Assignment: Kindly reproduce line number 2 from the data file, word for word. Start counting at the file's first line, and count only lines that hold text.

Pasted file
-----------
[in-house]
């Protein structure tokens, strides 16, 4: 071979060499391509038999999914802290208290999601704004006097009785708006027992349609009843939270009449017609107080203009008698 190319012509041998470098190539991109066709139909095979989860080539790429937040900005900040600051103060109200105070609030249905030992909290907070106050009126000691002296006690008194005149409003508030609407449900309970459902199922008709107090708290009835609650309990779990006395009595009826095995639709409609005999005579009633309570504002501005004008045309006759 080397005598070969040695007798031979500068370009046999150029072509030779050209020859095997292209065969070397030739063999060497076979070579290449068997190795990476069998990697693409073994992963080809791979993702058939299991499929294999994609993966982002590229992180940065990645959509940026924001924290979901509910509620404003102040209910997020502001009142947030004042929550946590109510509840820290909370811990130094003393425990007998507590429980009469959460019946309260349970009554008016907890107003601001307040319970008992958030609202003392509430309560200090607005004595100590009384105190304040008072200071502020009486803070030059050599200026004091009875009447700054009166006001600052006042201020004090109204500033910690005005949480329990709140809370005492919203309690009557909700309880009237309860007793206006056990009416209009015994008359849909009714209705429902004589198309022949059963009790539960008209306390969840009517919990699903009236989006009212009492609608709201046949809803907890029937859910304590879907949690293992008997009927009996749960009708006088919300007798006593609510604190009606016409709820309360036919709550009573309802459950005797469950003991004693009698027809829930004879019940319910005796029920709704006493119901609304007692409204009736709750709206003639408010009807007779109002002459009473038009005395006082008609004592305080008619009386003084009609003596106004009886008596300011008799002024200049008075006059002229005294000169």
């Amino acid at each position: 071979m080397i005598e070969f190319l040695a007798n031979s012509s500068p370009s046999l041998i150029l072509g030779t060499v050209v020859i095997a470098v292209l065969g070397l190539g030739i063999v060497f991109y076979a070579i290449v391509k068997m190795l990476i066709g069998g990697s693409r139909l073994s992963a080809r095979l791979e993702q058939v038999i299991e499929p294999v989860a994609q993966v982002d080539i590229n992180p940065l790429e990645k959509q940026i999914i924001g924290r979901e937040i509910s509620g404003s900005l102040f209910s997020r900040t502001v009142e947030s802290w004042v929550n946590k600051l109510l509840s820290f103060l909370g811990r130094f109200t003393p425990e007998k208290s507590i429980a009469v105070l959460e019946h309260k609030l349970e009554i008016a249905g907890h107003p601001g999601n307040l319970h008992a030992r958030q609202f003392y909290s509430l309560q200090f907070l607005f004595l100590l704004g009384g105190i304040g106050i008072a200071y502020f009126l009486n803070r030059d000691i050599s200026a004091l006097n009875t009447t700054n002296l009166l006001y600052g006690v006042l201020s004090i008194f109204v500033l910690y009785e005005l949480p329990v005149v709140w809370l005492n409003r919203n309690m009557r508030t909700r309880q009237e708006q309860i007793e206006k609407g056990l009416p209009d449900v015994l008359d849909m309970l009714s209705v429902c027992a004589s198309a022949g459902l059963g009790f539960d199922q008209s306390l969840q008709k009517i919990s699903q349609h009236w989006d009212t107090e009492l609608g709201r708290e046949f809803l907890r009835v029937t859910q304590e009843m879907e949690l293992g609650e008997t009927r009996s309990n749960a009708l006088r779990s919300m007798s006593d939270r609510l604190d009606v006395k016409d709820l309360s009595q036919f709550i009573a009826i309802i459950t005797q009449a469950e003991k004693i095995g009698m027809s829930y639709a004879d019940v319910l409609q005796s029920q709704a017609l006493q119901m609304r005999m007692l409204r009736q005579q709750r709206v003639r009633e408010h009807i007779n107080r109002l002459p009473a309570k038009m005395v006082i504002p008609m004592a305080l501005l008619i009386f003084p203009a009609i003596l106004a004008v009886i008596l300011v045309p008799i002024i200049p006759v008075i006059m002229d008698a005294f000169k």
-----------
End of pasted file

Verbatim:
């Protein structure tokens, strides 16, 4: 071979060499391509038999999914802290208290999601704004006097009785708006027992349609009843939270009449017609107080203009008698 190319012509041998470098190539991109066709139909095979989860080539790429937040900005900040600051103060109200105070609030249905030992909290907070106050009126000691002296006690008194005149409003508030609407449900309970459902199922008709107090708290009835609650309990779990006395009595009826095995639709409609005999005579009633309570504002501005004008045309006759 080397005598070969040695007798031979500068370009046999150029072509030779050209020859095997292209065969070397030739063999060497076979070579290449068997190795990476069998990697693409073994992963080809791979993702058939299991499929294999994609993966982002590229992180940065990645959509940026924001924290979901509910509620404003102040209910997020502001009142947030004042929550946590109510509840820290909370811990130094003393425990007998507590429980009469959460019946309260349970009554008016907890107003601001307040319970008992958030609202003392509430309560200090607005004595100590009384105190304040008072200071502020009486803070030059050599200026004091009875009447700054009166006001600052006042201020004090109204500033910690005005949480329990709140809370005492919203309690009557909700309880009237309860007793206006056990009416209009015994008359849909009714209705429902004589198309022949059963009790539960008209306390969840009517919990699903009236989006009212009492609608709201046949809803907890029937859910304590879907949690293992008997009927009996749960009708006088919300007798006593609510604190009606016409709820309360036919709550009573309802459950005797469950003991004693009698027809829930004879019940319910005796029920709704006493119901609304007692409204009736709750709206003639408010009807007779109002002459009473038009005395006082008609004592305080008619009386003084009609003596106004009886008596300011008799002024200049008075006059002229005294000169």